Sousa Debt and the DRC

Ontario’s finance minister, Charles Sousa, delivered a budget yesterday, and within that document described the current electricity sector debt situation:

Ontario Electricity Financial Corporation (OEFC) estimated results for 2015–16 show an estimated excess of revenue over expense of more than $3 billion, which would reduce OEFC’s unfunded liability (or “stranded debt of the electricity sector”) from $8.2 billion as of March 31, 2015, to below $5 billion as of March 31, 2016. This would be the twelfth consecutive year of stranded debt reduction.

For those that haven’t been following the Wynne government’s raid of electricity assets, a quick refresher is in order.

Ancient history: Ontario broke up it’s “power at cost” utility in 1998, revaluing assets and creating a “stranded debt” along with a corporation to oversee them with tools developed specifically to address the RSD. These tools included payments in lieu of taxes (PIL) from the electricity sector, the profits of the successor companies, and prospective revenues from the sale of those companies. All of those tools were not expected to address the stranded debt – the portion they could not address was called the residual stranded debt (RSD), and it was to be paid off with a debt retirement charge of 0.7 cents/kilowatt-hour on all Ontario bills. (see Stranded Debt – Abandoned Responsibility)

Recent History:

  1. Wynne listens to Bay Street advisors on selling off the public utility, without regard to the law’s stipulation, “All proceeds… in respect of the disposition of any securities or debt obligations of, or any other interest in, Hydro One Inc… shall be paid to the Financial Corporation [OEFC]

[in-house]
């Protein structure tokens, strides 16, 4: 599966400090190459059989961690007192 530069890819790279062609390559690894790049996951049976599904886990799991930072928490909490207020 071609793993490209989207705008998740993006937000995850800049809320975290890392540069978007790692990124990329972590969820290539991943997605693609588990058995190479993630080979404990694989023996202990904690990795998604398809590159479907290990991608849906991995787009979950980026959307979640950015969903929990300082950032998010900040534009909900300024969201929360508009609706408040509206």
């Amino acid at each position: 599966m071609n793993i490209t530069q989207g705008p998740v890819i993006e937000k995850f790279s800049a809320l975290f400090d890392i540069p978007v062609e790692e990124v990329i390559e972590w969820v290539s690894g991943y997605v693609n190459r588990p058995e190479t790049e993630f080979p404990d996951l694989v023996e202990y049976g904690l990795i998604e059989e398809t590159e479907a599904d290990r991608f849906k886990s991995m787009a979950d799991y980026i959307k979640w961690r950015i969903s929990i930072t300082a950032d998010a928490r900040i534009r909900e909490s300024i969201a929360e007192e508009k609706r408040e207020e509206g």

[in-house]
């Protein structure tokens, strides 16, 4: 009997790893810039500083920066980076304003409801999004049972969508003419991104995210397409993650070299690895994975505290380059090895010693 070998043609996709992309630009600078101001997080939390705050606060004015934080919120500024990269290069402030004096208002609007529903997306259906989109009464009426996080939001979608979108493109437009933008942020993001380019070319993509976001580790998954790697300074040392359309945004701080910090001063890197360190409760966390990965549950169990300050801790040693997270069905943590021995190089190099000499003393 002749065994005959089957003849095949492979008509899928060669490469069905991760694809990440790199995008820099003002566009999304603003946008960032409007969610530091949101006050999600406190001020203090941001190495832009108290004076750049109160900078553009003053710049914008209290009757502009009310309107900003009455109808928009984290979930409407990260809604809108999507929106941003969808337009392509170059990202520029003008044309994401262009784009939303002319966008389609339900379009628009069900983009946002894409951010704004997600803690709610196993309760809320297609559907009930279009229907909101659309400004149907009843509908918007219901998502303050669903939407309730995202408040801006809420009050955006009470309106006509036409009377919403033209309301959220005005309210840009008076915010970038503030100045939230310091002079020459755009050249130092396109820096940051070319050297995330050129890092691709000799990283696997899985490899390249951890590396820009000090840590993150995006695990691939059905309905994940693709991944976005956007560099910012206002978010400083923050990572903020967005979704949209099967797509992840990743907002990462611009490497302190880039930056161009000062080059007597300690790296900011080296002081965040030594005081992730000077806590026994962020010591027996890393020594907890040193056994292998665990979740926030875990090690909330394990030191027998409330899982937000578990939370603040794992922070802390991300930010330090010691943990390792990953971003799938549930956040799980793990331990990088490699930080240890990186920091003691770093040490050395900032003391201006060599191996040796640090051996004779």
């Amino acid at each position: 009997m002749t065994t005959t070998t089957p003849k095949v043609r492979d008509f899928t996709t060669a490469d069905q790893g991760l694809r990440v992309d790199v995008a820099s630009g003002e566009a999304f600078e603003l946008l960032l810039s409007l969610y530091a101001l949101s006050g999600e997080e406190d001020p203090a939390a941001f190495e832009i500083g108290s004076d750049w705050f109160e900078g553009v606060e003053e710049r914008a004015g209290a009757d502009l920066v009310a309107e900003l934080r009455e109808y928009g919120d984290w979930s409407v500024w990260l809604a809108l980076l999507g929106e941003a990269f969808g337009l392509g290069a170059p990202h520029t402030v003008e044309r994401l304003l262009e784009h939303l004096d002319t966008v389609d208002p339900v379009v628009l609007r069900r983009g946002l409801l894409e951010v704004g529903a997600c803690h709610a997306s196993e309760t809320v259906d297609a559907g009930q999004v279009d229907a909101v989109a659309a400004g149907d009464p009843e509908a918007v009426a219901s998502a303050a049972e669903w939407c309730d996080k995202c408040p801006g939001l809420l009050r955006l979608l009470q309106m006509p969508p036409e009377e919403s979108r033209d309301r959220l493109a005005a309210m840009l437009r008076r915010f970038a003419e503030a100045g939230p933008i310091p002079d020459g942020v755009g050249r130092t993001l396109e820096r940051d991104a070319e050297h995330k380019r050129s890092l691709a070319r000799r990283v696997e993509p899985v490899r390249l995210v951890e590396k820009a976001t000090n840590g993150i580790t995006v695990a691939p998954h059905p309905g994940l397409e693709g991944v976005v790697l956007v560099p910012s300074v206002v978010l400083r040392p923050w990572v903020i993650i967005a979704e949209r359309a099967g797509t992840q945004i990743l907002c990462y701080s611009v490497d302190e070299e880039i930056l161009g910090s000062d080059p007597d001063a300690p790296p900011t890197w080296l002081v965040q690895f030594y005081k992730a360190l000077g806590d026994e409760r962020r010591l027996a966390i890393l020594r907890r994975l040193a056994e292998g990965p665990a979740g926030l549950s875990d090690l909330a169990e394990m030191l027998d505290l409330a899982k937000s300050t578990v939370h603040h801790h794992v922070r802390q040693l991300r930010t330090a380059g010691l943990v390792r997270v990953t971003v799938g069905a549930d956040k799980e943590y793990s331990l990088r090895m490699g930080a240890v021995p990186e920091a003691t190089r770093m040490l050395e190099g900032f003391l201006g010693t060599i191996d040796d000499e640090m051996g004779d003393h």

2. The government decides to proceed with that asset sale, promising in last year’s budget, “to sell off a 60 per cent stake in Hydro One to raise $4 billion, which will then be spent on building public transit.”
  3. The government rewrites the electricity act and Finance Minister Sousa layers nonsense upon nonsense to hide the obvious – that he is raiding hydro (summarized in Wynne deserves no credit for dumbly selling Hydro One)
  4. The province’s new financial accountability officer shows the province could be worse off for disposing of shares in Hydro one – I write that if the officer had used the most recent figures, he’d not show a remaining “residual stranded debt”
  5. The government’s bill 144 eliminates the concept of a “Residual Stranded Debt” to allow it to continue to charge business 0.7 cents per kilowatt-hour, and the Minister of Finance is freed of the bothersome need to justify the charge (described here)
  6. The government’s fall financial statement advises the government will renege on amounts due to the OEFC (sector profits since 2005) – while claiming proceeds from the disposition of the public utility are used to pay down sector debt, it is deceitfully removing sector assets

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Sousa returns to Duncan’s lying ways in raiding electricity debt charge revenue

Today’s economic statement from Ontario Finance Minister Sousa should be the last time we get data to demonstrate his theft of residual stranded debt charge revenue. I’ve written on this many times, so in this post I just want to cover the latest farcical accounting, but I’ll provide one more overview of what the “residual stranded debt” was meant to be, and how a charge of $7/MWh (0.7 cents/kilowatt-hour) ended up on electricity bills to address it.

Ontario Hydro was broken up with the electricity act of 1998, and the successor company left with the financial burdens was the Ontario Electricity Finance Corporation (OEFC). It’s a shell company that held about $20 billion more in liabilities than it had in assets (this is known as the OEFC Unfunded Liability). In order to pay the liabilities the OEFC was provided revenue tools; specifically payments in lieu of taxes (PIL) from sector businesses, and profits (above a certain number) from Hydro One and OPG – two successor companies of Ontario Hydro.